The Motion at War. By General Peyton C. March. Garden City: Doubleday, Doran and Company. $3.00.
Mr. Dooley once said of Theodore Roosevelt’s account of the exploits of the Rough Riders in the Spanish-American War that the true title of the work should be “Alone in Cubia.” By the same token General March’s interesting and vigorously Written reminiscences of the World War might more appropriately have been entitled “General March at War.” For while it contains much information of a general character, most of this is not novel, and its real interest, perhaps its real significance, lies in the picture which it paints of one of the foremost American soldiers of the war period, of a man of high capacity, unlimited energy, genuine courage, moral as well as physical, but of a man who united with all these high qualities very human weaknesses which are revealed again and again as he tells his story.
General March’s limitations come out most clearly in the treatment which he accords in his book to General Pershing. It is not surprising, perhaps, that a man who made so important a contribution to the winning of the war at home should look with a little, yes, more than a little, envy upon the commander of the American forces in the field. General Pershing in his “Experiences” had some unduly harsh things to say of the staff work on this side of the Atlantic, and the former Chief of Staff is entitled to redress the balance. But the tone in which he does so is not a happy one. The allegations which he brings against the American commander have, in most instances, some basis in fact. But, taken as a whole, they give an utterly false picture. And they do not enlist the sympathy of the reader with General March’s account of his own achievements.
These achievements were, beyond all question, very considerable. There can be no doubt whatever that when the Chief of Staff took control of affairs at Washington on March 4,1918, he infused a new energy and vitality into the conduct of military affairs. The offices of the War Department blazed with light night after night where hitherto they had been dark; inefficiency was ruthlessly eliminated; a shipping program which was lagging badly was pushed forward with unprecedented vigor; and the Chief of Staff himself set an example of unflagging industry and determination that must have been a stimulus to all of his subordinates. And with all this driving power and executive capacity March often united both courage and a sense of proportion. He may have gone further than the circumstances warranted when he took advantage of the absence of the Secretary of War, and of his own position as Acting Secretary, to remove General Hugh Scott, serving by personal appointment from the President, as Commanding Officer of Camp Dix; but his purpose was to set the highest standard of capacity and efficiency. He stood up manfully against those who advocated the Siberian and Archangel expeditions, and his judgment, in the light of history, seems sound, though in the end he was forced to execute with a soldier’s loyalty orders of which he disapproved. He never showed better balance or greater wisdom than when, as the war drew to a close, he refused the exaggerated demands of General Pershing for troops and supplies, and reversed the great military machine which the American commander in France would have been willing to use in a futile advance to Berlin. The demobilization of the greatest army in our history was accomplished with remarkable smoothness under his direction.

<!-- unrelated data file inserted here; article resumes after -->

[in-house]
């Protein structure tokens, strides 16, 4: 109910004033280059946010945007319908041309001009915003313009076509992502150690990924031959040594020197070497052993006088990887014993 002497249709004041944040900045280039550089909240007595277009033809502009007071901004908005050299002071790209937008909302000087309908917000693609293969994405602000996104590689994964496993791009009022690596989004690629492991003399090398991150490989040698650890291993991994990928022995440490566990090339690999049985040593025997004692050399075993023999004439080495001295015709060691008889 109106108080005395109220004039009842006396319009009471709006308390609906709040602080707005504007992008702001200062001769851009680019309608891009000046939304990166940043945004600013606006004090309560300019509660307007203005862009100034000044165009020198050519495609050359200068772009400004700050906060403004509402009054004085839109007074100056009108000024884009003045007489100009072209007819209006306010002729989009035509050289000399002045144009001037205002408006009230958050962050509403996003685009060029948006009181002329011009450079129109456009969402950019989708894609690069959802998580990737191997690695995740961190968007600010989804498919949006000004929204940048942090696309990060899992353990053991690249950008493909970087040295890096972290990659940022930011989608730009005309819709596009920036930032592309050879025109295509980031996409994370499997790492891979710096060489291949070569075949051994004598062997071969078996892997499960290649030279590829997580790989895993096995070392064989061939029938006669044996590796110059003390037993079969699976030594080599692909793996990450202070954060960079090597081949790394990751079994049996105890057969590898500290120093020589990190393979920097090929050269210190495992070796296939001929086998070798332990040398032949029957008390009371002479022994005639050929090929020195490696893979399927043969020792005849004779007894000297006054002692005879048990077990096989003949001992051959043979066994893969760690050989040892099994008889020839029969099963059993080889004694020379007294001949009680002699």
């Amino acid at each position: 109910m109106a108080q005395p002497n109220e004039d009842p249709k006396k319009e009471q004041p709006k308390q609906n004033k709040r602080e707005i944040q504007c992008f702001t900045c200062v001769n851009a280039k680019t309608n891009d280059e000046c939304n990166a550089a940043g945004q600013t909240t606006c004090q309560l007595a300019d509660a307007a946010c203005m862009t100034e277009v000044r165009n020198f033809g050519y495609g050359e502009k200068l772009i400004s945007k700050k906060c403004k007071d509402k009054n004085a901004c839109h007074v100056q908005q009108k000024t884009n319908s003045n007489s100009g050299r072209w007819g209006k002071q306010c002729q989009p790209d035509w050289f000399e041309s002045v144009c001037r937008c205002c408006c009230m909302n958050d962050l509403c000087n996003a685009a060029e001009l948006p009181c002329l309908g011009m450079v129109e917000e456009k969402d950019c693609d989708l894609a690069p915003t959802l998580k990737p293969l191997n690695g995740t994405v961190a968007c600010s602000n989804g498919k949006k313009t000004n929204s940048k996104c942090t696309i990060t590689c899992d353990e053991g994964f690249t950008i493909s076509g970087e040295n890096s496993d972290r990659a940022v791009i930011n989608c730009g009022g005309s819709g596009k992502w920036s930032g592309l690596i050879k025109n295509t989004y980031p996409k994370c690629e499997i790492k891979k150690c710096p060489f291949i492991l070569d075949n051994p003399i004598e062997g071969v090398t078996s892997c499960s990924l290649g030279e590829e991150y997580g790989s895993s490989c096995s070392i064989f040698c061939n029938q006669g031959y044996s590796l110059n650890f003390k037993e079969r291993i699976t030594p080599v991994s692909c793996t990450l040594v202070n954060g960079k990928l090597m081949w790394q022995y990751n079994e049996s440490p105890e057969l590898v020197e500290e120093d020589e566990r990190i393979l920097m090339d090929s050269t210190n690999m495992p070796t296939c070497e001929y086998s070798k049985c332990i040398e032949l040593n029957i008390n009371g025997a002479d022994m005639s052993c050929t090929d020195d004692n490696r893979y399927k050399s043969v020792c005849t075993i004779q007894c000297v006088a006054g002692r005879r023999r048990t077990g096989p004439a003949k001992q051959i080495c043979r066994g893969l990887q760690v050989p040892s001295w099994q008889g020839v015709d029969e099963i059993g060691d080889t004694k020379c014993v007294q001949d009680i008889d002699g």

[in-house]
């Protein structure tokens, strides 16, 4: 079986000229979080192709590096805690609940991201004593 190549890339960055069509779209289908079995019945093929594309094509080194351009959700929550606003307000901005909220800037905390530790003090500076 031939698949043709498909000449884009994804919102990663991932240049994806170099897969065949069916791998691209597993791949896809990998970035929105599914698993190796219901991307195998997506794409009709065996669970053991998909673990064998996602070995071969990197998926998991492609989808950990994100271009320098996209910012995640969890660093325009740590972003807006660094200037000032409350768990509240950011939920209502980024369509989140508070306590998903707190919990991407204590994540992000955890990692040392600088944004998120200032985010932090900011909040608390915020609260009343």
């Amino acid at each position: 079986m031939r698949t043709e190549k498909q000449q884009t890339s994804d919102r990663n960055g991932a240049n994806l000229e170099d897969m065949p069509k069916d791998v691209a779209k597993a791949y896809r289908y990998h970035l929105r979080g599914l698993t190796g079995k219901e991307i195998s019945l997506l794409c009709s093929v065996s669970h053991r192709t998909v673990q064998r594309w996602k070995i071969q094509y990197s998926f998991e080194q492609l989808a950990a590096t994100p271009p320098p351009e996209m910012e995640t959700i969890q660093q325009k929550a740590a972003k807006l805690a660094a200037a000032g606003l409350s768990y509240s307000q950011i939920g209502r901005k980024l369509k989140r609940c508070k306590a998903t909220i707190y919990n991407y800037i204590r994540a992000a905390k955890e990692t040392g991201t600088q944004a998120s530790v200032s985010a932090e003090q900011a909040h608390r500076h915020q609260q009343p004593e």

Yet it is possible to exaggerate one’s personal role, even if one is General March. Some of the best appointments in the development of the American military machine were made before he took office, and for some of these, unhappily, he takes the credit himself. Nor is he entirely candid with regard to the scheme to make General Goethals head of the Service of Supply in France, with powers equal to those of the Commanding General. This scheme, indefensible in its division of responsibility, was violently opposed by Pershing, and never was carried into execution. But was it not sponsored by the Chief of Staff himself? One mentions these things in no spirit of captiousness; General March’s services were too important for that. But it would certainly make his picture of himself more appealing if he occasionally revealed a sense of the possibility of error.
To one man, however, March yields a tribute all the more touching because of the egotism which pervades his book. Like General Pershing before him, he proclaims Newton D. Baker to have been the greatest Secretary of War this country has ever produced. Strong men, these two military chieftains ; men by no means always agreeing with each other; yet they turn spontaneously and generously to the praise of their civilian superior. Their testimony is testimony to be accepted and remembered. And in March’s tone, in speaking of Baker, the reader of his book may find, perhaps, just the note on which it should close. This self-confident and determined soldier, this man of autocratic instincts, and of “pure act,” as Henry Adams said of Roosevelt, takes off his hat to one who was both a philosopher and a great administrator, a director of a military machine, a political leader, and a statesman. It is pleasant, after so much self-glorification, to find General March ending on this other note.